Applicant has noted that the basic geometry of the newer streamlined band saws is generally the same. That is, the motor is typically suspended between a trigger guard and a hand knob in the manner described above. By experimentation with a number of different saws marketed by various manufacturers, applicant has been able to devise a stand that can be simply adapted to universally convert a large majority of the presently available band saws from portable units to stationary tools. Although the present device is relatively simple in construction, it is fully capable of securely holding a portable band saw in a stationary, upright position so that it can be safely used by the operator.
It should be further noted that all of the prior art devices for converting portable band saws into stationary tools fail to provide any means by which the saw trigger can be actuated. The operator is forced to hold the trigger down with one hand while the workpiece is fed into the blade with the other hand. This presents a highly undesirable and potentially dangerous situation for if the saw happens to bind in the work, the operator's hand can be pulled into the blade. The use of both hands in this manner can also be fatiguing.
It is therefore an object of the present invention to improve holding fixtures for converting portable band saws into stationary tools.
A still further object of the present invention is to improve the stability and safety of stands used to convert portable band saws into stationary tools.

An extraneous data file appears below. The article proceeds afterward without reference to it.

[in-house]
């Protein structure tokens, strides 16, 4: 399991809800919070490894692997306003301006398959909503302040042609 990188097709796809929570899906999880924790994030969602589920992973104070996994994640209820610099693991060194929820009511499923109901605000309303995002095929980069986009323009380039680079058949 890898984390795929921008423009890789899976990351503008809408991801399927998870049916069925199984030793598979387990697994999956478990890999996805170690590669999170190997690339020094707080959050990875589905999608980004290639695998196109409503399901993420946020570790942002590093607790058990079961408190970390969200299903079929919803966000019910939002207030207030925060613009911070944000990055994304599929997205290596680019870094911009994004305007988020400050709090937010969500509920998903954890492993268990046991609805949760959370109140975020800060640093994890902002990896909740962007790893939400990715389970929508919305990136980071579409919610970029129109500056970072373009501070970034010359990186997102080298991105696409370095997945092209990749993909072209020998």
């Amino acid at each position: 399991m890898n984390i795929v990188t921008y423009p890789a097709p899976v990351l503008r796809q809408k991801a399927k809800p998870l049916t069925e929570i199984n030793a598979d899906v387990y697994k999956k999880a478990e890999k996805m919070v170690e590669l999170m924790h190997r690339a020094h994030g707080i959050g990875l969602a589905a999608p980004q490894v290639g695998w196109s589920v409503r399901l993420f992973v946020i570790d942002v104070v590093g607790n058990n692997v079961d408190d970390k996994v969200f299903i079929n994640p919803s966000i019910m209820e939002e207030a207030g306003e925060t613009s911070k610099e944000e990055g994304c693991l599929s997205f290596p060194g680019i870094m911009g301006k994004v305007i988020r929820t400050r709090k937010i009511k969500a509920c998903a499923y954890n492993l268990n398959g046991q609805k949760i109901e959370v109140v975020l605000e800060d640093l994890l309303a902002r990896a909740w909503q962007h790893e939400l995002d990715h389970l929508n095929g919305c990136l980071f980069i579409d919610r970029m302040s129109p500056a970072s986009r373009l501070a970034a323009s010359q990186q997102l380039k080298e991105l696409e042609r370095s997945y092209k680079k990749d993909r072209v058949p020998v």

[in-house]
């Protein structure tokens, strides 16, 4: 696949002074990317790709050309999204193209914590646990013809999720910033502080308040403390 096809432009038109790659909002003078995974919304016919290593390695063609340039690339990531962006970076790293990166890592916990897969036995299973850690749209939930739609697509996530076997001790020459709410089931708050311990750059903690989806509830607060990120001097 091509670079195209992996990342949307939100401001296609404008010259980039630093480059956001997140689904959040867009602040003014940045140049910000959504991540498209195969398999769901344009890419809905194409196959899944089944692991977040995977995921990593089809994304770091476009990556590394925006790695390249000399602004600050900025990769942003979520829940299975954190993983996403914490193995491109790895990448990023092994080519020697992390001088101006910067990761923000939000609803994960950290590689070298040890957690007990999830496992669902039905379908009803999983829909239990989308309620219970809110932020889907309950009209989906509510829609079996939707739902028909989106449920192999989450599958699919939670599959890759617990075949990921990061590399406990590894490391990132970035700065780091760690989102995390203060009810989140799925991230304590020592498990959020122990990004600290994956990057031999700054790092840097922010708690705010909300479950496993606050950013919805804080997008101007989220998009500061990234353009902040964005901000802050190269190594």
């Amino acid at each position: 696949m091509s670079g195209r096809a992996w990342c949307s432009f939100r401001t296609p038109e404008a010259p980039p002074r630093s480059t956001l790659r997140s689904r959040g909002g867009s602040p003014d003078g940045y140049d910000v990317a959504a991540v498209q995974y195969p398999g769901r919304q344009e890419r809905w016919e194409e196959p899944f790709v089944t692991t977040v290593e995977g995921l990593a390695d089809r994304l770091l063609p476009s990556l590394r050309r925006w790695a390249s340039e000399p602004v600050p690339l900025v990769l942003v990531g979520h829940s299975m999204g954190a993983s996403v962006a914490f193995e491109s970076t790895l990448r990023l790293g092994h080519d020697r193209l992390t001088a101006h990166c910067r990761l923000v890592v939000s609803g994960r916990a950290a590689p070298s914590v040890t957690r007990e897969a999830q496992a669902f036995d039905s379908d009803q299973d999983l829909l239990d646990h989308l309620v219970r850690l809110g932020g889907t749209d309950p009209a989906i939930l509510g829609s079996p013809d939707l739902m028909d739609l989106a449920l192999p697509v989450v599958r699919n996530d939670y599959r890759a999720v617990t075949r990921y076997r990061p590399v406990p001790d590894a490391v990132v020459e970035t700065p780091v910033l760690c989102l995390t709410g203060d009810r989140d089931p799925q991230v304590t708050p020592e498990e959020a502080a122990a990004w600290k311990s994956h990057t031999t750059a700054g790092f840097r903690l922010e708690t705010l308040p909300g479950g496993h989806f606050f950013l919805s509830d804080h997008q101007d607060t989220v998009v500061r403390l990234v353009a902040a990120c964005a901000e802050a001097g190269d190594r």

Another object of the present invention is to provide a stand for a portable band saw that can be adapted to securely hold different size saws in a secure vertical working position.
Yet another object of the present invention is to provide a universal stand for converting a portable band saw into a stationary tool that has a trigger actuating mechanism adapted to depress and hold the saw trigger at any desired setting, thereby freeing both of the operator's hands.
These and other objects of the present invention are attained by means of a stand for supporting a portable band saw of the type having a casing, a pair of spaced apart pulleys mounted on the casing between which an endless saw blade is suspended, a trigger guard mounted on the back of the casing behind the motor and a threaded hole in the front of the casing forward of the motor for receiving a hand knob therein, said stand further including a support unit having a horizontally disposed base, a vertically disposed pedestal secured to the base, and a raised arm movably secured to the pedestal whereby the arm can be changed to accommodate different size saws. A cradle is formed in the lower part of the support unit for encircling the trigger guard of the saw and a locking screw is passed through the upper part of the arm and secured in the threaded hole formed in the front of the casing to hang the saw in the unit. Tightening the locking screw pulls the casing of the machine tightly against the arm and securely locks the saw into the stand thus providing a stable platform for the saw. The stand further includes a trigger actuating mechanism mounted on the pedestal which is adapted to hold the trigger of the saw at any desired setting.